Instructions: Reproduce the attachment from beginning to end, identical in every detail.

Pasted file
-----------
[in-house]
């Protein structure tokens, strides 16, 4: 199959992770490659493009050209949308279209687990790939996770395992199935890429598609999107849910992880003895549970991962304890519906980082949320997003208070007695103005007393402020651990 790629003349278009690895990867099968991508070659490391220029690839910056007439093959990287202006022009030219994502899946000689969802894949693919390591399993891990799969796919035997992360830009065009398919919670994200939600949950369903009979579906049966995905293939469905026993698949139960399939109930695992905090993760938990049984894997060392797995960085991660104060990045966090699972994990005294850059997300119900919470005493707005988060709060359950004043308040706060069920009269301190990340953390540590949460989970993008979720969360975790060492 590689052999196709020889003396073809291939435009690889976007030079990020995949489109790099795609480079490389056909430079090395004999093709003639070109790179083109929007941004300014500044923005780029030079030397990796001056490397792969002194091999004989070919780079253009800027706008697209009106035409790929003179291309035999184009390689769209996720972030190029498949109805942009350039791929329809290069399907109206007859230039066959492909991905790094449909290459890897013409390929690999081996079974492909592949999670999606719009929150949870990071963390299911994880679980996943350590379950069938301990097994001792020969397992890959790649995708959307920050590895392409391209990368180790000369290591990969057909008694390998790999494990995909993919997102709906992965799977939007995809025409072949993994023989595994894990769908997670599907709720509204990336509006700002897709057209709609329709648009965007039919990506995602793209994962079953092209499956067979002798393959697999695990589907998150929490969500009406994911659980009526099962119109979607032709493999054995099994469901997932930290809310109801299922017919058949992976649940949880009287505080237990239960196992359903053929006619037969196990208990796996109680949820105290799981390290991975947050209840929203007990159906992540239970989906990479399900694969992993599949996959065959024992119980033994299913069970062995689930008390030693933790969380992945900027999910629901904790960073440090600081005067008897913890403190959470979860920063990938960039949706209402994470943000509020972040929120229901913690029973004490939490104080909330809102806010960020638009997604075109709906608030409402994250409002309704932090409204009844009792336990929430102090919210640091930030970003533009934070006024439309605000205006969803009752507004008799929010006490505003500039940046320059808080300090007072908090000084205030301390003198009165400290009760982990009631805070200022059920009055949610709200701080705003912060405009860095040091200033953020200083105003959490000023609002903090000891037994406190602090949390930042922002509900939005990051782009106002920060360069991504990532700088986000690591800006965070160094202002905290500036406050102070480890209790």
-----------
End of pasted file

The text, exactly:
[in-house]
């Protein structure tokens, strides 16, 4: 199959992770490659493009050209949308279209687990790939996770395992199935890429598609999107849910992880003895549970991962304890519906980082949320997003208070007695103005007393402020651990 790629003349278009690895990867099968991508070659490391220029690839910056007439093959990287202006022009030219994502899946000689969802894949693919390591399993891990799969796919035997992360830009065009398919919670994200939600949950369903009979579906049966995905293939469905026993698949139960399939109930695992905090993760938990049984894997060392797995960085991660104060990045966090699972994990005294850059997300119900919470005493707005988060709060359950004043308040706060069920009269301190990340953390540590949460989970993008979720969360975790060492 590689052999196709020889003396073809291939435009690889976007030079990020995949489109790099795609480079490389056909430079090395004999093709003639070109790179083109929007941004300014500044923005780029030079030397990796001056490397792969002194091999004989070919780079253009800027706008697209009106035409790929003179291309035999184009390689769209996720972030190029498949109805942009350039791929329809290069399907109206007859230039066959492909991905790094449909290459890897013409390929690999081996079974492909592949999670999606719009929150949870990071963390299911994880679980996943350590379950069938301990097994001792020969397992890959790649995708959307920050590895392409391209990368180790000369290591990969057909008694390998790999494990995909993919997102709906992965799977939007995809025409072949993994023989595994894990769908997670599907709720509204990336509006700002897709057209709609329709648009965007039919990506995602793209994962079953092209499956067979002798393959697999695990589907998150929490969500009406994911659980009526099962119109979607032709493999054995099994469901997932930290809310109801299922017919058949992976649940949880009287505080237990239960196992359903053929006619037969196990208990796996109680949820105290799981390290991975947050209840929203007990159906992540239970989906990479399900694969992993599949996959065959024992119980033994299913069970062995689930008390030693933790969380992945900027999910629901904790960073440090600081005067008897913890403190959470979860920063990938960039949706209402994470943000509020972040929120229901913690029973004490939490104080909330809102806010960020638009997604075109709906608030409402994250409002309704932090409204009844009792336990929430102090919210640091930030970003533009934070006024439309605000205006969803009752507004008799929010006490505003500039940046320059808080300090007072908090000084205030301390003198009165400290009760982990009631805070200022059920009055949610709200701080705003912060405009860095040091200033953020200083105003959490000023609002903090000891037994406190602090949390930042922002509900939005990051782009106002920060360069991504990532700088986000690591800006965070160094202002905290500036406050102070480890209790």